The beginning of knitting does not have a certain date due to the difficulty of distinguishing whether the information received concerned the work performed on the knitting or the loom work. What is certain is that this topic, recently re-evaluated by in-depth studies, offers us reliable and documented news only when we stop at the second or third century after Christ because before history is too often confused with legend. However, sculptures dating back to the fourth century BC have been found.C, which have led to the hypothesis that knitting had now entered everyday life, as evidenced by a Greek statue, which is located in Athens, in the Parthenon Museum, Kore n. 670, which seems to wear a sweater like that of our times. Only in the Christian era is it possible to examine the first find of knitting, analyzing its structure and colors.

The history of bead processing is rooted in the distant past. But there are always masters who prefer this type of embroidery, decorate their daily life and present their works at exhibitions. The appearance of the pearls themselves and embroidery with beads became possible only with the advent of glass processing. Glass production was born in Phoenicia 6 thousand years ago. According to legend, Phoenician sailors carried soda from Africa, landed for the night and surrounded the fire with pieces of soda, and the next morning they found transparent and hard stones in the ash - glass. They began to make pearls of it. Then gradually small pearls appeared. The Republic of Venice has become the center of bead production in Europe. The secrets of glass processing were carefully guarded. At the end of the XVII century in Northern Bohemia, Bohemian craftsmen created a technology for the production of "forest glass", in which wood ash was used instead of soda. Bohemian glass looked good and was easy to cut. Over time, Czech pearls have replaced Venetian pearls on the world market. The Czech Republic to this day is one of the leaders in the production of beads. In ancient Russia, pearls were used already in the IX-XII century. Initially, pearls were used for sewing. It was quite accessible because in the lakes and rivers there were many freshwater pearl mussels. The clothes were decorated with small pearls. From the eighteenth century, national costumes were also decorated with beads.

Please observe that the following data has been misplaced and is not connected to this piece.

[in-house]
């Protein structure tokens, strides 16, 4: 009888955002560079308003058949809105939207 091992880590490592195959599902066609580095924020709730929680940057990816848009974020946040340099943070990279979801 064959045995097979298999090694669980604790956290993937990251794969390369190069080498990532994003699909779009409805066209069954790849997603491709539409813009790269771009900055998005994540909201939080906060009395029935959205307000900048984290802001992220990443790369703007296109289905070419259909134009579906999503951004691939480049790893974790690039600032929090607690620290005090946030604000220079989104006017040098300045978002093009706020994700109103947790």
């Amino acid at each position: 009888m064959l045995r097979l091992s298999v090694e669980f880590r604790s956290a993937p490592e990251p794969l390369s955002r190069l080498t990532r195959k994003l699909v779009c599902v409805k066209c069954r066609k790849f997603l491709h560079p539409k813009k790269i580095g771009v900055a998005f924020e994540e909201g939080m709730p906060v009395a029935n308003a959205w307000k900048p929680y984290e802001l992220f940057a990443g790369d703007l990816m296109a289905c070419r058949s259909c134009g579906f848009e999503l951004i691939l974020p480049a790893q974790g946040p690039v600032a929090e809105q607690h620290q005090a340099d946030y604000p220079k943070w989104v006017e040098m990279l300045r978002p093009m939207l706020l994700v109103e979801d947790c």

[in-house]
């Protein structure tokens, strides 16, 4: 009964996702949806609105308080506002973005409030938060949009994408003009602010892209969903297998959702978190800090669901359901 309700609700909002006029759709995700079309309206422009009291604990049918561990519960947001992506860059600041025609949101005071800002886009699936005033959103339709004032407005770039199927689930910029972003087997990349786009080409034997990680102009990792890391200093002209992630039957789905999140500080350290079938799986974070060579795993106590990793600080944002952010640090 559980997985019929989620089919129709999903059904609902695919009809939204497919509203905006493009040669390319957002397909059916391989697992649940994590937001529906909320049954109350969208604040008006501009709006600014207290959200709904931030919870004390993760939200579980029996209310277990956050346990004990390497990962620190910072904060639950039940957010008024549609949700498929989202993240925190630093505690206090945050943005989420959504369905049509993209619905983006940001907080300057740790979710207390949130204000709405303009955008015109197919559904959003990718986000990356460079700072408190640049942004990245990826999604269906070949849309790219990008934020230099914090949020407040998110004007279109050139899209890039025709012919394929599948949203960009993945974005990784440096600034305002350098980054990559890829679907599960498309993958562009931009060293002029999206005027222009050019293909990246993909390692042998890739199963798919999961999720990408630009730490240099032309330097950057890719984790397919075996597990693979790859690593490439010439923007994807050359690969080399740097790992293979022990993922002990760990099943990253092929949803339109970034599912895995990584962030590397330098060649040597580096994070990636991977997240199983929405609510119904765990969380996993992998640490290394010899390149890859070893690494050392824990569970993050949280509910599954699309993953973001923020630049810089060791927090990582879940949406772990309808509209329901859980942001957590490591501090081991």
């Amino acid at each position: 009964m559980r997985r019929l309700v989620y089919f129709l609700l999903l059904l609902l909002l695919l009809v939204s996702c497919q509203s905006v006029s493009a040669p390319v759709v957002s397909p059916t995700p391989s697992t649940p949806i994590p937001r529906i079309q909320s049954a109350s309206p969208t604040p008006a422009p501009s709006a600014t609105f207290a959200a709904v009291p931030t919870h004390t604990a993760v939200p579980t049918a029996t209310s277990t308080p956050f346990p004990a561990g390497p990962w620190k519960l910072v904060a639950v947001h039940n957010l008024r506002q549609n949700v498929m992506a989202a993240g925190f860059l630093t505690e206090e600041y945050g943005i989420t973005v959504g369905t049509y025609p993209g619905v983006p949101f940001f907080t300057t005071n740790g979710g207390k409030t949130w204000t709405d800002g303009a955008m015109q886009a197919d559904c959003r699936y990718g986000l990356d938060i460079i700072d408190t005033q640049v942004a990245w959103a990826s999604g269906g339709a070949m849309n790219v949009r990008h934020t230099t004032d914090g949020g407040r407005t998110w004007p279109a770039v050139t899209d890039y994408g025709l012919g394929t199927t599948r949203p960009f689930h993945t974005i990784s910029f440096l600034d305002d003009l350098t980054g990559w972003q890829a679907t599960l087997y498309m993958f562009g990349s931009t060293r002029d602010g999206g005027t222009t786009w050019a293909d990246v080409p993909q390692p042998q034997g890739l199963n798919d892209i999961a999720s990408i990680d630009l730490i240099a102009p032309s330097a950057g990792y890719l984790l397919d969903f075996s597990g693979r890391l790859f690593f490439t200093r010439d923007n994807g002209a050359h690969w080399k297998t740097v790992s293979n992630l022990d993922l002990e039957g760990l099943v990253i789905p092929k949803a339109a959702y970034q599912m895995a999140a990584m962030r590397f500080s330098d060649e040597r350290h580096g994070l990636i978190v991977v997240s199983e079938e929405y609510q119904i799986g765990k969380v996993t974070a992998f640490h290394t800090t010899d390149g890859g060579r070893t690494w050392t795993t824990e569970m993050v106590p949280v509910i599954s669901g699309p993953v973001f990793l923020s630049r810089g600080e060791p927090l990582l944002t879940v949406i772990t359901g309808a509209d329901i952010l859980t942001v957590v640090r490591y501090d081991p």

It is said that felt is the first fabric produced by man, second only to the interweaving of vegetable fibers, a process probably much older than that of wool. The oldest traces of wool felt date back to the third millennium a.C. and are located in Siberia. In addition, there are important traces of prehistoric felts in Turkey. It was also used by the Greeks and Romans for the manufacture of clothes, headdresses and cloaks. The invention of felt, in legend, is attributed to St. James the Apostle. The saint, who was a fisherman, could not bear the consequences of the long walking distances required by the preaching work. To protect the soles of his feet he tried to stuff the sandals with wool balls that the sheep, in grazing, left attached to the thorny bushes. He noticed that the layer of wool pressed by its weight and wet with sweat hardened and turned into a compact, soft and comfortable aquifer. Hence the invention of felt.

Anti-Covid-19 measures will be adopted and respected and all national and regional regulations in force for the entire period of exhibition and opening of the museum will be valid. 
To access it is mandatory to show the Green Pass with contingent attendance.

For more information or to book contact the Museum / IAT of Foza by clicking on the green buttons below: